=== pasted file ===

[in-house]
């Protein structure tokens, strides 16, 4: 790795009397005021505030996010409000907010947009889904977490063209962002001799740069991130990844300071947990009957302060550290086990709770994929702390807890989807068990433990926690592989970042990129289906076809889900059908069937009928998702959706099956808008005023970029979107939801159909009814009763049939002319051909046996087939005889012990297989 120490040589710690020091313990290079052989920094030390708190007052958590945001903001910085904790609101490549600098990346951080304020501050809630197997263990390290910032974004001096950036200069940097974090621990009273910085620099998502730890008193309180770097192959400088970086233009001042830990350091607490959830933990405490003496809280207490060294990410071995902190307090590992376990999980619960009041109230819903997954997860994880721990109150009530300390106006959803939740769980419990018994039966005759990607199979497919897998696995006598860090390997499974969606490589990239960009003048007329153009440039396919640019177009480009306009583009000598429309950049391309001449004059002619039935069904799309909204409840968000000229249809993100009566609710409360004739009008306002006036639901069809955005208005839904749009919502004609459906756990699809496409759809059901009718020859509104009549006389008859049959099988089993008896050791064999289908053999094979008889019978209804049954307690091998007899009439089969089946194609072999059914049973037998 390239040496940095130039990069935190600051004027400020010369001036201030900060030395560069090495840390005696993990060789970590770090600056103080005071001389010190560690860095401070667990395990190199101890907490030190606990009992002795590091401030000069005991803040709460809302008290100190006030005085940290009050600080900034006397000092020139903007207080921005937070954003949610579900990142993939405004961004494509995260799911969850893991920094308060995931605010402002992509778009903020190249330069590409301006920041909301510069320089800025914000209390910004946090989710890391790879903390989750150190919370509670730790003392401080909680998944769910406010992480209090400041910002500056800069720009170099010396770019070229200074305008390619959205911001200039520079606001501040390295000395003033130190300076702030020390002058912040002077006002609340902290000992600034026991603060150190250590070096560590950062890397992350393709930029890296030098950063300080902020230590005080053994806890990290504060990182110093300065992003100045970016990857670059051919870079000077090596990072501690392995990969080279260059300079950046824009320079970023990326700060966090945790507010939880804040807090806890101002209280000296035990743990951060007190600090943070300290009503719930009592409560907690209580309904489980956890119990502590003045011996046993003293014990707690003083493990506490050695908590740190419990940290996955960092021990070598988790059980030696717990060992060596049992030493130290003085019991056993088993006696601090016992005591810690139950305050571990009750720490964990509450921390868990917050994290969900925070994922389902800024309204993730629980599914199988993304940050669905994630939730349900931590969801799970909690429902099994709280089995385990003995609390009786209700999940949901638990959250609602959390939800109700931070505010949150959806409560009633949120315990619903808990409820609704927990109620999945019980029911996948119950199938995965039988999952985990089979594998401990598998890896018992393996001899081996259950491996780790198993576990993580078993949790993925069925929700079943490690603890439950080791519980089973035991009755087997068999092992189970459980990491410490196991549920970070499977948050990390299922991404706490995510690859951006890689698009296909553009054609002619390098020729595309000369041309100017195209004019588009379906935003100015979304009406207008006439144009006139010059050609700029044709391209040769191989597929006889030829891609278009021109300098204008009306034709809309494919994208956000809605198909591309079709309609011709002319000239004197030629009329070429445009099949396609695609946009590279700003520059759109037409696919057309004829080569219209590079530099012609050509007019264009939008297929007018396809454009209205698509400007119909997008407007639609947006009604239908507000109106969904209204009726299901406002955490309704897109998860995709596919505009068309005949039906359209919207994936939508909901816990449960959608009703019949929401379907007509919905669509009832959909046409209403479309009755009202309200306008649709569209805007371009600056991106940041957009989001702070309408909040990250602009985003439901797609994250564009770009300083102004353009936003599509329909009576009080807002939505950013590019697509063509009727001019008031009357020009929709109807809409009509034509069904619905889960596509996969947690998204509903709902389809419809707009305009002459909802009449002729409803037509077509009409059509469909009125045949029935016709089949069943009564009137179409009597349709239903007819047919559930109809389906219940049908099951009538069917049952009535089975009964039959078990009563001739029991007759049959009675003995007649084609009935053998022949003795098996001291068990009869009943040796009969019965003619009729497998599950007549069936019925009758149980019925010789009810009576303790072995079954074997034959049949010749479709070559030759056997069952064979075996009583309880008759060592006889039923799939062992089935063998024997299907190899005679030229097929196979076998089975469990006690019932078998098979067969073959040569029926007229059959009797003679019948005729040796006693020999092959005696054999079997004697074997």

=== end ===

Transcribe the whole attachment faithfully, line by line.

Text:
[in-house]
């Protein structure tokens, strides 16, 4: 790795009397005021505030996010409000907010947009889904977490063209962002001799740069991130990844300071947990009957302060550290086990709770994929702390807890989807068990433990926690592989970042990129289906076809889900059908069937009928998702959706099956808008005023970029979107939801159909009814009763049939002319051909046996087939005889012990297989 120490040589710690020091313990290079052989920094030390708190007052958590945001903001910085904790609101490549600098990346951080304020501050809630197997263990390290910032974004001096950036200069940097974090621990009273910085620099998502730890008193309180770097192959400088970086233009001042830990350091607490959830933990405490003496809280207490060294990410071995902190307090590992376990999980619960009041109230819903997954997860994880721990109150009530300390106006959803939740769980419990018994039966005759990607199979497919897998696995006598860090390997499974969606490589990239960009003048007329153009440039396919640019177009480009306009583009000598429309950049391309001449004059002619039935069904799309909204409840968000000229249809993100009566609710409360004739009008306002006036639901069809955005208005839904749009919502004609459906756990699809496409759809059901009718020859509104009549006389008859049959099988089993008896050791064999289908053999094979008889019978209804049954307690091998007899009439089969089946194609072999059914049973037998 390239040496940095130039990069935190600051004027400020010369001036201030900060030395560069090495840390005696993990060789970590770090600056103080005071001389010190560690860095401070667990395990190199101890907490030190606990009992002795590091401030000069005991803040709460809302008290100190006030005085940290009050600080900034006397000092020139903007207080921005937070954003949610579900990142993939405004961004494509995260799911969850893991920094308060995931605010402002992509778009903020190249330069590409301006920041909301510069320089800025914000209390910004946090989710890391790879903390989750150190919370509670730790003392401080909680998944769910406010992480209090400041910002500056800069720009170099010396770019070229200074305008390619959205911001200039520079606001501040390295000395003033130190300076702030020390002058912040002077006002609340902290000992600034026991603060150190250590070096560590950062890397992350393709930029890296030098950063300080902020230590005080053994806890990290504060990182110093300065992003100045970016990857670059051919870079000077090596990072501690392995990969080279260059300079950046824009320079970023990326700060966090945790507010939880804040807090806890101002209280000296035990743990951060007190600090943070300290009503719930009592409560907690209580309904489980956890119990502590003045011996046993003293014990707690003083493990506490050695908590740190419990940290996955960092021990070598988790059980030696717990060992060596049992030493130290003085019991056993088993006696601090016992005591810690139950305050571990009750720490964990509450921390868990917050994290969900925070994922389902800024309204993730629980599914199988993304940050669905994630939730349900931590969801799970909690429902099994709280089995385990003995609390009786209700999940949901638990959250609602959390939800109700931070505010949150959806409560009633949120315990619903808990409820609704927990109620999945019980029911996948119950199938995965039988999952985990089979594998401990598998890896018992393996001899081996259950491996780790198993576990993580078993949790993925069925929700079943490690603890439950080791519980089973035991009755087997068999092992189970459980990491410490196991549920970070499977948050990390299922991404706490995510690859951006890689698009296909553009054609002619390098020729595309000369041309100017195209004019588009379906935003100015979304009406207008006439144009006139010059050609700029044709391209040769191989597929006889030829891609278009021109300098204008009306034709809309494919994208956000809605198909591309079709309609011709002319000239004197030629009329070429445009099949396609695609946009590279700003520059759109037409696919057309004829080569219209590079530099012609050509007019264009939008297929007018396809454009209205698509400007119909997008407007639609947006009604239908507000109106969904209204009726299901406002955490309704897109998860995709596919505009068309005949039906359209919207994936939508909901816990449960959608009703019949929401379907007509919905669509009832959909046409209403479309009755009202309200306008649709569209805007371009600056991106940041957009989001702070309408909040990250602009985003439901797609994250564009770009300083102004353009936003599509329909009576009080807002939505950013590019697509063509009727001019008031009357020009929709109807809409009509034509069904619905889960596509996969947690998204509903709902389809419809707009305009002459909802009449002729409803037509077509009409059509469909009125045949029935016709089949069943009564009137179409009597349709239903007819047919559930109809389906219940049908099951009538069917049952009535089975009964039959078990009563001739029991007759049959009675003995007649084609009935053998022949003795098996001291068990009869009943040796009969019965003619009729497998599950007549069936019925009758149980019925010789009810009576303790072995079954074997034959049949010749479709070559030759056997069952064979075996009583309880008759060592006889039923799939062992089935063998024997299907190899005679030229097929196979076998089975469990006690019932078998098979067969073959040569029926007229059959009797003679019948005729040796006693020999092959005696054999079997004697074997």